If there was one theme I found over and over again at FOSE, an annual gathering of government technology enthusiasts, it was Big Data. Whether you’re a business or government agency, today’s progress still leaves you with one hurdle to overcome, and that’s information overload. Mobile computing and cyber security were also hot topics on the agenda, but even those arenas have to deal with the challenge of data – keeping it safe, storing it and making it accessible.
In his day two keynote Federal CIO Steven VanRoekel highlighted technology initiatives in government, including the White House’s just released memo requiring agencies to make information more open and machine readable.
Van Roekel said open data isn’t about releasing reams of documents, it’s about making information ‘accessible.’ He noted that this kind of initiative has an impact outside of the walls of government – real estate, energy, public safety and health can all be improved through better access to information, he said.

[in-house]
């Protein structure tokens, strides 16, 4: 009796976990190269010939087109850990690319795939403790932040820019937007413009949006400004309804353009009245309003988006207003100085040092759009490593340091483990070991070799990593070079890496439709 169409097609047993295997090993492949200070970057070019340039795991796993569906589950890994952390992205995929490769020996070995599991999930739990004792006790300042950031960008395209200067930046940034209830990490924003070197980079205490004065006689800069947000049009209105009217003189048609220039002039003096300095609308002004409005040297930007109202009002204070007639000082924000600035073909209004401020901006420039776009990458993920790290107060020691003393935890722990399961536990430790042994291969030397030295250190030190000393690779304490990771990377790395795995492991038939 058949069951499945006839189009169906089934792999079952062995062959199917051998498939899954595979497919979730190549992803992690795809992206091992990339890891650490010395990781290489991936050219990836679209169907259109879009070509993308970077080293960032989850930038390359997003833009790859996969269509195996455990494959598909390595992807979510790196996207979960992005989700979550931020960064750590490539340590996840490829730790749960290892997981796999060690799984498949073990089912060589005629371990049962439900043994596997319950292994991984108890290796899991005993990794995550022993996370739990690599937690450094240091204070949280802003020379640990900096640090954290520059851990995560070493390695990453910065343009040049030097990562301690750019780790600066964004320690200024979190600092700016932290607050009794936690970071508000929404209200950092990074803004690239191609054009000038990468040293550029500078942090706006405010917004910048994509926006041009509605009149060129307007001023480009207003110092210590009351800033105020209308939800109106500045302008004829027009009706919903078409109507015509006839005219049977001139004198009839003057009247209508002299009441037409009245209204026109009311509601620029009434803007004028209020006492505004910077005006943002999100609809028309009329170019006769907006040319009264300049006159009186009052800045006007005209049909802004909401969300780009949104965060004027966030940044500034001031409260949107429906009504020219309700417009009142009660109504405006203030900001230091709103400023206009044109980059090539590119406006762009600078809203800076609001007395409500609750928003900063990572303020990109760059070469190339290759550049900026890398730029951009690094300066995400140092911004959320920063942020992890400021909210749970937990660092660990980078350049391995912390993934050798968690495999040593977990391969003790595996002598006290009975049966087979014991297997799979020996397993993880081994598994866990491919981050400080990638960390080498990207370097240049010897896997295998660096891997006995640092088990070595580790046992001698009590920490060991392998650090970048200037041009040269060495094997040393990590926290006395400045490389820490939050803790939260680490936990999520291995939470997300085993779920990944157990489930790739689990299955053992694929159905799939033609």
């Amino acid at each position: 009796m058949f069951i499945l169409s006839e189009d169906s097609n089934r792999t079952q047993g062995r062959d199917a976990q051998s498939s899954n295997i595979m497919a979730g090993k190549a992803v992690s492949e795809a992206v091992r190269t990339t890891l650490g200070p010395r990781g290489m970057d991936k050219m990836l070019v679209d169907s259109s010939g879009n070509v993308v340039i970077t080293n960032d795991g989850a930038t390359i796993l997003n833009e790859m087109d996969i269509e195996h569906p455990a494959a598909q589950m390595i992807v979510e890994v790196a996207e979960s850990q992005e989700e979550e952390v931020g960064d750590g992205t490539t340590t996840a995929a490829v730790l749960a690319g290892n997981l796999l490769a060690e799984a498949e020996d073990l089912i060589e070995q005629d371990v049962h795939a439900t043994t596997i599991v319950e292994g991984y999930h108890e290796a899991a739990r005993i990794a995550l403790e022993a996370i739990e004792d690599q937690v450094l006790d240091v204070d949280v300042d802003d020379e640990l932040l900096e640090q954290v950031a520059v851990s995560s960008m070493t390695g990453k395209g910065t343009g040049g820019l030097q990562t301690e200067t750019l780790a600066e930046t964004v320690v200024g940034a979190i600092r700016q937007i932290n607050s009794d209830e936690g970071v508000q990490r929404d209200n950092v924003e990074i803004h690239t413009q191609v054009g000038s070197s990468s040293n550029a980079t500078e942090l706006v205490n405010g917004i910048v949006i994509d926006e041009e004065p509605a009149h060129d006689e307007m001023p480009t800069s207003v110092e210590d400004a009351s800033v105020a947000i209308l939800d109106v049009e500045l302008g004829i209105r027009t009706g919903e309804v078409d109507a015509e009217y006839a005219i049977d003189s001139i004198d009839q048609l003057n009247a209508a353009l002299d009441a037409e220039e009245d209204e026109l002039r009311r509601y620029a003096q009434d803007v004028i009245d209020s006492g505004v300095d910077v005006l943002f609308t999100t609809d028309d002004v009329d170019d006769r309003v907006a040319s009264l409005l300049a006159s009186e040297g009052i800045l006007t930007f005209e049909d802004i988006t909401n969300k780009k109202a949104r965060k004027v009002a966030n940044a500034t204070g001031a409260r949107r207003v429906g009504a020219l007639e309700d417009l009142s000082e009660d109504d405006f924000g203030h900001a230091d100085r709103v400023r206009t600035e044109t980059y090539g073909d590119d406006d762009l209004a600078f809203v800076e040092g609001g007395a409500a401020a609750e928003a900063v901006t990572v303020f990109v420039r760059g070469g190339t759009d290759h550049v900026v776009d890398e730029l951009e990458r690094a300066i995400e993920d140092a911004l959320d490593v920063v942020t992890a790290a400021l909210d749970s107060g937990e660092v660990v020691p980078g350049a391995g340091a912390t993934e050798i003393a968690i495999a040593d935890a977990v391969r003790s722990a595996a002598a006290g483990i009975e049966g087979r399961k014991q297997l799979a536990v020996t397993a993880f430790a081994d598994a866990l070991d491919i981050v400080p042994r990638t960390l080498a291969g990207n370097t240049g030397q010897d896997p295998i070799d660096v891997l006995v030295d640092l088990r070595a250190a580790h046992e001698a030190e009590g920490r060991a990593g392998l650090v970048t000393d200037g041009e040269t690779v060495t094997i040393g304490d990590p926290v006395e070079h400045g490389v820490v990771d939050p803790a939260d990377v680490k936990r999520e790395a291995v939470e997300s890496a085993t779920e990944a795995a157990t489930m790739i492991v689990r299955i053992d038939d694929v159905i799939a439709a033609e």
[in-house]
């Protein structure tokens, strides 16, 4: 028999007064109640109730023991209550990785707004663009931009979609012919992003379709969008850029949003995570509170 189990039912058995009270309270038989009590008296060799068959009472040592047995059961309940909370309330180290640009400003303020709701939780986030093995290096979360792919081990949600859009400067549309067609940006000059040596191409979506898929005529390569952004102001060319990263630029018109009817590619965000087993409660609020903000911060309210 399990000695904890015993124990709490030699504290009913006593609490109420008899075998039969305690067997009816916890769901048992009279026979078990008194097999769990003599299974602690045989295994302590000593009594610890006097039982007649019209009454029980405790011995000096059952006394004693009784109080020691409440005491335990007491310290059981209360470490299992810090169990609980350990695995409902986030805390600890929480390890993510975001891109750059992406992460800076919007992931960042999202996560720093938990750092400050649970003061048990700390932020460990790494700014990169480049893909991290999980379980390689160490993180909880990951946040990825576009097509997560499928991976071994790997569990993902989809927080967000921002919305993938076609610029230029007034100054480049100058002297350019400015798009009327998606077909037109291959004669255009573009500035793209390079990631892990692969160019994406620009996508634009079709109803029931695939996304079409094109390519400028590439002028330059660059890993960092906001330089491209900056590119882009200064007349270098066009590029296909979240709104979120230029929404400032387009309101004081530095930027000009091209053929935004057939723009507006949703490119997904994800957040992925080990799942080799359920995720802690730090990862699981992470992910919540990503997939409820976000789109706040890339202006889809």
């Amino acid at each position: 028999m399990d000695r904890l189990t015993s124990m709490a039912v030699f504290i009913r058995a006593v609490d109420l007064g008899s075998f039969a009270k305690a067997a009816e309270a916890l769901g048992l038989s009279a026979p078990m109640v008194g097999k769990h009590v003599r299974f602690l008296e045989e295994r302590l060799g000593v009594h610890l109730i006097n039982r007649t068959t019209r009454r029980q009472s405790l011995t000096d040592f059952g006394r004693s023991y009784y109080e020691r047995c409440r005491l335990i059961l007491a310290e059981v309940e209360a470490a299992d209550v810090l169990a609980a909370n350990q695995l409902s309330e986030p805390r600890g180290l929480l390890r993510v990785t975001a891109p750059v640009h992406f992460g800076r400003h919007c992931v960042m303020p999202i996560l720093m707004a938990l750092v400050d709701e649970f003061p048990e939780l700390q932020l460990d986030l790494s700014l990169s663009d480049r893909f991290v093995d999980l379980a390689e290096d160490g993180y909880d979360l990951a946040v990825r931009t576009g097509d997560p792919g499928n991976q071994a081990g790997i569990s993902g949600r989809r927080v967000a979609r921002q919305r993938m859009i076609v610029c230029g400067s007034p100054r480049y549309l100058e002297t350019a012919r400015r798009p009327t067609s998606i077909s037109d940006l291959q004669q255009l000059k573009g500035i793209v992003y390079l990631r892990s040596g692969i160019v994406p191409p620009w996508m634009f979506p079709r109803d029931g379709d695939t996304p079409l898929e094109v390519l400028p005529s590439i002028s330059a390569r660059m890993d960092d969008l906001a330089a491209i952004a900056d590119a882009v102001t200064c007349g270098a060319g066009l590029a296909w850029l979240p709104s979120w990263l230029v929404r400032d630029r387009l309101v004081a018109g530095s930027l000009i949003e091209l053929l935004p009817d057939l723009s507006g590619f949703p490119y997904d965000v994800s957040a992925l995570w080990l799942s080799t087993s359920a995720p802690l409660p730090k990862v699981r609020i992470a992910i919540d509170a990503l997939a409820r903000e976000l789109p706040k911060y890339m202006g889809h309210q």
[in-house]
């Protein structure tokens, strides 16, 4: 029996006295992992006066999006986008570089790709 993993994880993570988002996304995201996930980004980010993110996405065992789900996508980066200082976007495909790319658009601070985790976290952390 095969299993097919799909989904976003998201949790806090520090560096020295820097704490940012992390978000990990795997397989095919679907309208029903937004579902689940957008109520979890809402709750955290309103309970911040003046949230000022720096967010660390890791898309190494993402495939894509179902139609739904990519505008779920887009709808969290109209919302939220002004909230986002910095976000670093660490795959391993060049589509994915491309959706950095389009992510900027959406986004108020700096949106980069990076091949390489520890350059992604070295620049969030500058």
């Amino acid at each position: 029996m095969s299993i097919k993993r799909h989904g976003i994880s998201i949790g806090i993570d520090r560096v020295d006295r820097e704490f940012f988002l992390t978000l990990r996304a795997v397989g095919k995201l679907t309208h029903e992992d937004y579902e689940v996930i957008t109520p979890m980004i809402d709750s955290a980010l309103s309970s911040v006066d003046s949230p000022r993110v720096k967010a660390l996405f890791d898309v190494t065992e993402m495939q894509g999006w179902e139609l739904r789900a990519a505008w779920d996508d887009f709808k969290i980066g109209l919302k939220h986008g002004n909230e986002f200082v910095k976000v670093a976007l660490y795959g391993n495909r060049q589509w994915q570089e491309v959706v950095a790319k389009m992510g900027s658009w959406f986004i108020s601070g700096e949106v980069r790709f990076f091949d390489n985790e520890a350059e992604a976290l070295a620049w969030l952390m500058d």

“It can improve the quality of people’s lives and also create jobs,” he noted.
When it comes to jobs creation, he’s likely right. The hottest careers in IT follow the trend of data center consolidation, virtualization and cloud computing, all of which are strategies for harnessing the massive amounts of data out there today. The Intelligence Community is likely one of the world’s biggest data curators (they hire ‘angry librarians,’ after all). Possessing a security clearance and the IT skills to help government and industry tackle its data issues poises you for good job security today, and in the years to come.
Even for professionals outside of IT, being able to harness the growing amount of information available will be critical to future job security. We’re a few years away from employees conducting interviews with their Google Glasses on, poised to provide a response to an interview question via a search query (I hope). But whether your industry is graphic design or systems engineering, you’ll face more ‘noise’ in your quest for project completion. Maybe mastering ‘big data’ is a good career move for everyone.